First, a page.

By Steven Siceloff,
NASA’s Kennedy Space Center, Fla.
The next American spacecraft astronauts fly aboard to the International Space Station will be more automated than any that have come before thanks to advances in technology and software. These advances also have potential to reduce stress on the crew.
NASA’s Commercial Crew Program (CCP) is working with private industry partners Boeing and SpaceX to develop control systems that achieve a robust balance between computer and pilot guidance. In other words, the onboard computers will navigate the spacecraft into orbit and then to the station. Near the end of the mission, the crew would be able to climb inside the spacecraft after months in orbit and let the spaceship fly them home to Earth safely.
The systems also will allow a pilot to control the spacecraft to fulfill the mission if things do not go as planned.
“We really want these vehicles to need very little interaction by the crew,” said Justin Kerr, manager of the Spacecraft Office for CCP. “We have, though, added manual control capability in the event the automated systems don’t work because the best computer in a spacecraft at those times is the human.”
Since the beginning of the space age, finding the balance of control between human and machine has been a careful pursuit. Automated systems have controlled aspects of missions, but astronauts kept control through some vital stretches of flights, such as when Mercury astronauts determined their re-entry attitude, when Apollo commanders touched down on the moon, and when space shuttle pilots steered the spacecraft to the runway.
“You can have a computer and sensors looking at the situation and calculating what the control input is or you can have a person with their eyeballs and their brain and their hand on the stick,” Kerr said. “Either one is doable.”
Today, cargo resupply spacecraft heading to the station are guided by computers while ground controllers watch over their approach to the orbiting laboratory. The results of those missions have given NASA the confidence it needs to plan for crewed missions to the station.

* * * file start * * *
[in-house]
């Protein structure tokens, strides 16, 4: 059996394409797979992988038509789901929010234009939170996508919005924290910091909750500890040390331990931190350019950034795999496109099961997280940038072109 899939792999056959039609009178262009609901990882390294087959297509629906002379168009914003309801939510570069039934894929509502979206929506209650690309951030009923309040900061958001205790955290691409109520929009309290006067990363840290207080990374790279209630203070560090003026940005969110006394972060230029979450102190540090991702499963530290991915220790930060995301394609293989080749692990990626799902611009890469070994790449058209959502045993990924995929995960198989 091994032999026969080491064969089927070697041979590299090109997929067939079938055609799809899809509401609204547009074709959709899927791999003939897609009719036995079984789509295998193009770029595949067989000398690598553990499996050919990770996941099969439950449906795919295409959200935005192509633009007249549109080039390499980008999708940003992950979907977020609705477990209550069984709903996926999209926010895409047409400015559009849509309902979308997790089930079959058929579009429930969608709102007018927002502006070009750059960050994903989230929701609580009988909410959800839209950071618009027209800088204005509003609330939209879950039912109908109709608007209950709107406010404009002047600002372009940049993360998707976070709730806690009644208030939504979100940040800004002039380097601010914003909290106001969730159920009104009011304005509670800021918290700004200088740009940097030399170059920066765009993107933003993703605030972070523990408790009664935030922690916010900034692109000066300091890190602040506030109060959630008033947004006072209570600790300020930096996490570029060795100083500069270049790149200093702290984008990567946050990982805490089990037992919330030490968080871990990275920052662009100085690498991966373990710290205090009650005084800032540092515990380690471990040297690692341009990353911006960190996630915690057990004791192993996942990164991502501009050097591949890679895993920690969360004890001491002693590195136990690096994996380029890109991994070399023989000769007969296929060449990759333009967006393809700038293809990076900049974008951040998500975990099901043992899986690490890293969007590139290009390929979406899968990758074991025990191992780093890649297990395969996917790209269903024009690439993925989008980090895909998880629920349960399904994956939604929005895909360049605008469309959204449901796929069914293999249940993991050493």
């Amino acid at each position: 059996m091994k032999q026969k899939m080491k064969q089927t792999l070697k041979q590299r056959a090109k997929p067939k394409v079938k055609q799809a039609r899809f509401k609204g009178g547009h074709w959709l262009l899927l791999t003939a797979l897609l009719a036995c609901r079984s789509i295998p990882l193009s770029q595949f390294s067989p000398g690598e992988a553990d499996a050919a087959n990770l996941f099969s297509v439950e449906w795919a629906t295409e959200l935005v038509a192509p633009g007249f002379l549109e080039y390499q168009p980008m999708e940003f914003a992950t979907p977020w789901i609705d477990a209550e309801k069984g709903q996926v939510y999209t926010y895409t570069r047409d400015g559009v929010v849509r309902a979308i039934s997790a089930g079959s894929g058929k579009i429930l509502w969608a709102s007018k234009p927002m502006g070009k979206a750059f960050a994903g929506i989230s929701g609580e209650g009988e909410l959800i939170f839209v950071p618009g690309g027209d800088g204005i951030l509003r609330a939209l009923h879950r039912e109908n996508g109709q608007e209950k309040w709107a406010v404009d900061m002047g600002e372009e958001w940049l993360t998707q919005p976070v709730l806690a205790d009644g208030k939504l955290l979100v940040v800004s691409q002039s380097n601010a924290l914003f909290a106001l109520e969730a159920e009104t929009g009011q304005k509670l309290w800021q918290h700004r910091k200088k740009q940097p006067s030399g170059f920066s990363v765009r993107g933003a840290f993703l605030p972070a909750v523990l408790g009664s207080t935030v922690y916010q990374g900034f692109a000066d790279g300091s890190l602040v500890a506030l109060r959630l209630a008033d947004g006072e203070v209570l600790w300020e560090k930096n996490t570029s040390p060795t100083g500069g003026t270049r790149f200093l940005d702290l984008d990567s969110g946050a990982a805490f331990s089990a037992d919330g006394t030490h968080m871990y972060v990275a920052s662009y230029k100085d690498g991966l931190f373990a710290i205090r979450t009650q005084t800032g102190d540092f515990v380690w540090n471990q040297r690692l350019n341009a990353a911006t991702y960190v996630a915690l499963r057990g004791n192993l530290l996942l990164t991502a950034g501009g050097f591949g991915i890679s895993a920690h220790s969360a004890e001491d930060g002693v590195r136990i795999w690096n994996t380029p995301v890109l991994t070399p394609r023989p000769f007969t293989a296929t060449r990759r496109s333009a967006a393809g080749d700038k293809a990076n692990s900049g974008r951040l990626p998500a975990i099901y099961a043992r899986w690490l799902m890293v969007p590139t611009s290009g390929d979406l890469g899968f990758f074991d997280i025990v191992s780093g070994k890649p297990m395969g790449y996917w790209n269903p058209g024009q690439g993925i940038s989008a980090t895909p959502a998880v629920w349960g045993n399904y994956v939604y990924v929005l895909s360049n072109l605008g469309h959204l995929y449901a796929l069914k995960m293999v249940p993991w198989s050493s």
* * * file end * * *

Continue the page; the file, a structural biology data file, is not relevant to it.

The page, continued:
“Just because it’s automated doesn’t mean it’s completely hands-off,” Kerr said. “But monitoring systems is less time-consuming for the whole crew than flying the spacecraft. It will free the crew to do the highest priority task at the moment as well.”
For the new generation of spacecraft, automation is not seen as a replacement for pilots but as a mechanism to reduce risk and workload by having computers and avionics perform roles that don’t necessarily need a human hand now.
“We have seen so much advancement in the commercial cargo resupply missions that we are very comfortable with our partners applying innovations to crewed spacecraft, lowering the work that has to be done onboard during a mission,” said Kathy Lueders, manager of CCP. “The astronauts have plenty to do during a flight no matter which phase they are in, so taking some of the work and giving it to the computers where possible is not a hard choice to make.”
Also, emergency situations may call for a quick getaway back to Earth.
“The intent here is to be predominantly automated so that, particularly in an emergency lifeboat scenario, you want to be able to have the crew jump in, close the door, hit the easy button and come home,” Kerr said. “We really want it to be as close to the Star Wars vision of the escape pod as possible.”
NASA selected Boeing and SpaceX to finalize their respective CST-100 and Crew Dragon designs then build and fly their spacecraft on test flights with crews to the station. Work continues toward fulfilling the contract terms, including producing the automated systems.
“It’s not a big step technology-wise,” Kerr said. “I think it’s a big step in thinking and getting comfortable with that approach. The technology has been there. It was there with shuttle, but shuttle was not meant to fly automated, although it was only a cable away from being able to. For commercial crew vehicles, it has been more about the verification area, more in the mindset and getting people to change the paradigm a bit.”
CCP’s providers will spend hundreds of hours running the automated systems through a variety of plausible situations and full-scale flight deck models that will show astronauts can fly through emergency scenarios of all sorts.
“You could design and build the best automated system in the world, it could be the easiest to use, not require any interaction by the crew . . . those are all good things,” Kerr said. “But in the end, if a bad day happens, you want a trained professional in that vehicle with the right controls and interfaces in place to get you home.”